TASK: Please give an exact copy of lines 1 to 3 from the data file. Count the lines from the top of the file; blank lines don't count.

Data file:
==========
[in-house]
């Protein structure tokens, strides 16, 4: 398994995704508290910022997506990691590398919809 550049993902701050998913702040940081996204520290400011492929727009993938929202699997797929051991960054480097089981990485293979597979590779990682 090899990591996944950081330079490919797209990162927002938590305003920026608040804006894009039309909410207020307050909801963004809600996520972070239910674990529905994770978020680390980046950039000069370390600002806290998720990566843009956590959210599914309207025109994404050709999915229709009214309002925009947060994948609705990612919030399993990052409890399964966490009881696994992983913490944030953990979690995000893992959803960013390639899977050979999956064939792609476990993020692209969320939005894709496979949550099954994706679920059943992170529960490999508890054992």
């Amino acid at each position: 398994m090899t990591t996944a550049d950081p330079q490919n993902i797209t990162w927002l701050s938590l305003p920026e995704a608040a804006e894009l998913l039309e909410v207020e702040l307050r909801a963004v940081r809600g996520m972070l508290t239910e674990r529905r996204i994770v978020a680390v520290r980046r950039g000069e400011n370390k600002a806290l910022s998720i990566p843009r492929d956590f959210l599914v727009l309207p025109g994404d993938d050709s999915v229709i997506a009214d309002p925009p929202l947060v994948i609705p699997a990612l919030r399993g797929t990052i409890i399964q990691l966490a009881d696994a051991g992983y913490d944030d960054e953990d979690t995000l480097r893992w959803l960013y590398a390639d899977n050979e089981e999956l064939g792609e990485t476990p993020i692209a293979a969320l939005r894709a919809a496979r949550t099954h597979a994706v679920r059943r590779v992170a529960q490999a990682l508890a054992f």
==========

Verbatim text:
[in-house]
């Protein structure tokens, strides 16, 4: 398994995704508290910022997506990691590398919809 550049993902701050998913702040940081996204520290400011492929727009993938929202699997797929051991960054480097089981990485293979597979590779990682 090899990591996944950081330079490919797209990162927002938590305003920026608040804006894009039309909410207020307050909801963004809600996520972070239910674990529905994770978020680390980046950039000069370390600002806290998720990566843009956590959210599914309207025109994404050709999915229709009214309002925009947060994948609705990612919030399993990052409890399964966490009881696994992983913490944030953990979690995000893992959803960013390639899977050979999956064939792609476990993020692209969320939005894709496979949550099954994706679920059943992170529960490999508890054992």
């Amino acid at each position: 398994m090899t990591t996944a550049d950081p330079q490919n993902i797209t990162w927002l701050s938590l305003p920026e995704a608040a804006e894009l998913l039309e909410v207020e702040l307050r909801a963004v940081r809600g996520m972070l508290t239910e674990r529905r996204i994770v978020a680390v520290r980046r950039g000069e400011n370390k600002a806290l910022s998720i990566p843009r492929d956590f959210l599914v727009l309207p025109g994404d993938d050709s999915v229709i997506a009214d309002p925009p929202l947060v994948i609705p699997a990612l919030r399993g797929t990052i409890i399964q990691l966490a009881d696994a051991g992983y913490d944030d960054e953990d979690t995000l480097r893992w959803l960013y590398a390639d899977n050979e089981e999956l064939g792609e990485t476990p993020i692209a293979a969320l939005r894709a919809a496979r949550t099954h597979a994706v679920r059943r590779v992170a529960q490999a990682l508890a054992f």